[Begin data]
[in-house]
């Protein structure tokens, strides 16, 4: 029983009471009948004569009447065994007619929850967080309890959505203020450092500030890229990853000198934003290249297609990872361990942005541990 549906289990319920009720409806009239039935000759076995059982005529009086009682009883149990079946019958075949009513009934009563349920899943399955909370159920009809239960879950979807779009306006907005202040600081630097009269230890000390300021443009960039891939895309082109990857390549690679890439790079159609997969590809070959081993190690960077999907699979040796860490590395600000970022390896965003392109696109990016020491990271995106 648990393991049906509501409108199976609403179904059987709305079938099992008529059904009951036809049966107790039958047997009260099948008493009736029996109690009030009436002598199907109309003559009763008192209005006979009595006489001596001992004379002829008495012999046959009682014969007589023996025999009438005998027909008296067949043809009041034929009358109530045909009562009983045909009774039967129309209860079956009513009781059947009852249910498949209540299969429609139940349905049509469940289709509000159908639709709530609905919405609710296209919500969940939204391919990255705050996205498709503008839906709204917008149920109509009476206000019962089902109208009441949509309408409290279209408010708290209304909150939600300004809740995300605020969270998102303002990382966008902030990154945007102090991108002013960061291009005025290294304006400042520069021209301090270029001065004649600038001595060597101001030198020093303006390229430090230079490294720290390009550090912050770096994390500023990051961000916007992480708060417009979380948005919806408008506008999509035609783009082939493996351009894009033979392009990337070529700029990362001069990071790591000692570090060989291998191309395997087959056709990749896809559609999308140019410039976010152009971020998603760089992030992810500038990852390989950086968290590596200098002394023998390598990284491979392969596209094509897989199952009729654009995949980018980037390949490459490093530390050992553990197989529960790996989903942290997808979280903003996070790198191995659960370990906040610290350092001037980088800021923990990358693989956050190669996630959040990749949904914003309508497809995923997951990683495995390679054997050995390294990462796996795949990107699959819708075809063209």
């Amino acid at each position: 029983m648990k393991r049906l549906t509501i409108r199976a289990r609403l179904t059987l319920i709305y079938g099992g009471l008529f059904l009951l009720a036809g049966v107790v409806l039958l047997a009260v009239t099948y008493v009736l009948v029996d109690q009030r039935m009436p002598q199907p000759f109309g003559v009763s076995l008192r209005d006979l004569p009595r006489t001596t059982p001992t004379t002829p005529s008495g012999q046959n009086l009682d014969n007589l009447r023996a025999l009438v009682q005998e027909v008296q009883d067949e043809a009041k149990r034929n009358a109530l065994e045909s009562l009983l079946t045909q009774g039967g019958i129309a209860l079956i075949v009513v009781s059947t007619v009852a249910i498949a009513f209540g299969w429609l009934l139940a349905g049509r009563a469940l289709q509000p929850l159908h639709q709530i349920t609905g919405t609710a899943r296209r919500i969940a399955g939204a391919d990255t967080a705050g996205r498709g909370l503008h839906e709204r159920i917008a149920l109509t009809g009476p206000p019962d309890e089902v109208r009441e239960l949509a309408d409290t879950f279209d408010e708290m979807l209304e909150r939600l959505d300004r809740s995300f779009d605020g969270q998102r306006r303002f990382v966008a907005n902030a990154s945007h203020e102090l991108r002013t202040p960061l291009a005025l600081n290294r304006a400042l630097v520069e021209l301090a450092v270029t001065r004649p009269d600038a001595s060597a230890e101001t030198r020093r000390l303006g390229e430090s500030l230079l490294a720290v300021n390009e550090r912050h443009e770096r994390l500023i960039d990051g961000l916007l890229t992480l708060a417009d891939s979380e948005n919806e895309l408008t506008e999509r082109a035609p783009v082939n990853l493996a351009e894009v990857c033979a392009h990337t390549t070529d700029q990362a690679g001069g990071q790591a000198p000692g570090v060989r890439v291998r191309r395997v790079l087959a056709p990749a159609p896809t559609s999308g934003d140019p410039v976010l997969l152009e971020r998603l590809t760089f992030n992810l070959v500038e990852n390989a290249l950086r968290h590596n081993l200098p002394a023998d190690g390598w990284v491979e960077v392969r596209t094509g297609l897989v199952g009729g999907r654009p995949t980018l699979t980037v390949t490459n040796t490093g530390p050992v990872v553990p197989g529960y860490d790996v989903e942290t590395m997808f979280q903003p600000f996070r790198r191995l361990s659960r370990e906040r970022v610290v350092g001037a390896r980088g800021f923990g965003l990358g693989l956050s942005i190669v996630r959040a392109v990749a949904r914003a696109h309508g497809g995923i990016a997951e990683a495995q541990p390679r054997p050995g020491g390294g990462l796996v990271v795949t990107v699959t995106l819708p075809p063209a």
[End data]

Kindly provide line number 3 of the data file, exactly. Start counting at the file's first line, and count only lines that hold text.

């Amino acid at each position: 029983m648990k393991r049906l549906t509501i409108r199976a289990r609403l179904t059987l319920i709305y079938g099992g009471l008529f059904l009951l009720a036809g049966v107790v409806l039958l047997a009260v009239t099948y008493v009736l009948v029996d109690q009030r039935m009436p002598q199907p000759f109309g003559v009763s076995l008192r209005d006979l004569p009595r006489t001596t059982p001992t004379t002829p005529s008495g012999q046959n009086l009682d014969n007589l009447r023996a025999l009438v009682q005998e027909v008296q009883d067949e043809a009041k149990r034929n009358a109530l065994e045909s009562l009983l079946t045909q009774g039967g019958i129309a209860l079956i075949v009513v009781s059947t007619v009852a249910i498949a009513f209540g299969w429609l009934l139940a349905g049509r009563a469940l289709q509000p929850l159908h639709q709530i349920t609905g919405t609710a899943r296209r919500i969940a399955g939204a391919d990255t967080a705050g996205r498709g909370l503008h839906e709204r159920i917008a149920l109509t009809g009476p206000p019962d309890e089902v109208r009441e239960l949509a309408d409290t879950f279209d408010e708290m979807l209304e909150r939600l959505d300004r809740s995300f779009d605020g969270q998102r306006r303002f990382v966008a907005n902030a990154s945007h203020e102090l991108r002013t202040p960061l291009a005025l600081n290294r304006a400042l630097v520069e021209l301090a450092v270029t001065r004649p009269d600038a001595s060597a230890e101001t030198r020093r000390l303006g390229e430090s500030l230079l490294a720290v300021n390009e550090r912050h443009e770096r994390l500023i960039d990051g961000l916007l890229t992480l708060a417009d891939s979380e948005n919806e895309l408008t506008e999509r082109a035609p783009v082939n990853l493996a351009e894009v990857c033979a392009h990337t390549t070529d700029q990362a690679g001069g990071q790591a000198p000692g570090v060989r890439v291998r191309r395997v790079l087959a056709p990749a159609p896809t559609s999308g934003d140019p410039v976010l997969l152009e971020r998603l590809t760089f992030n992810l070959v500038e990852n390989a290249l950086r968290h590596n081993l200098p002394a023998d190690g390598w990284v491979e960077v392969r596209t094509g297609l897989v199952g009729g999907r654009p995949t980018l699979t980037v390949t490459n040796t490093g530390p050992v990872v553990p197989g529960y860490d790996v989903e942290t590395m997808f979280q903003p600000f996070r790198r191995l361990s659960r370990e906040r970022v610290v350092g001037a390896r980088g800021f923990g965003l990358g693989l956050s942005i190669v996630r959040a392109v990749a949904r914003a696109h309508g497809g995923i990016a997951e990683a495995q541990p390679r054997p050995g020491g390294g990462l796996v990271v795949t990107v699959t995106l819708p075809p063209a």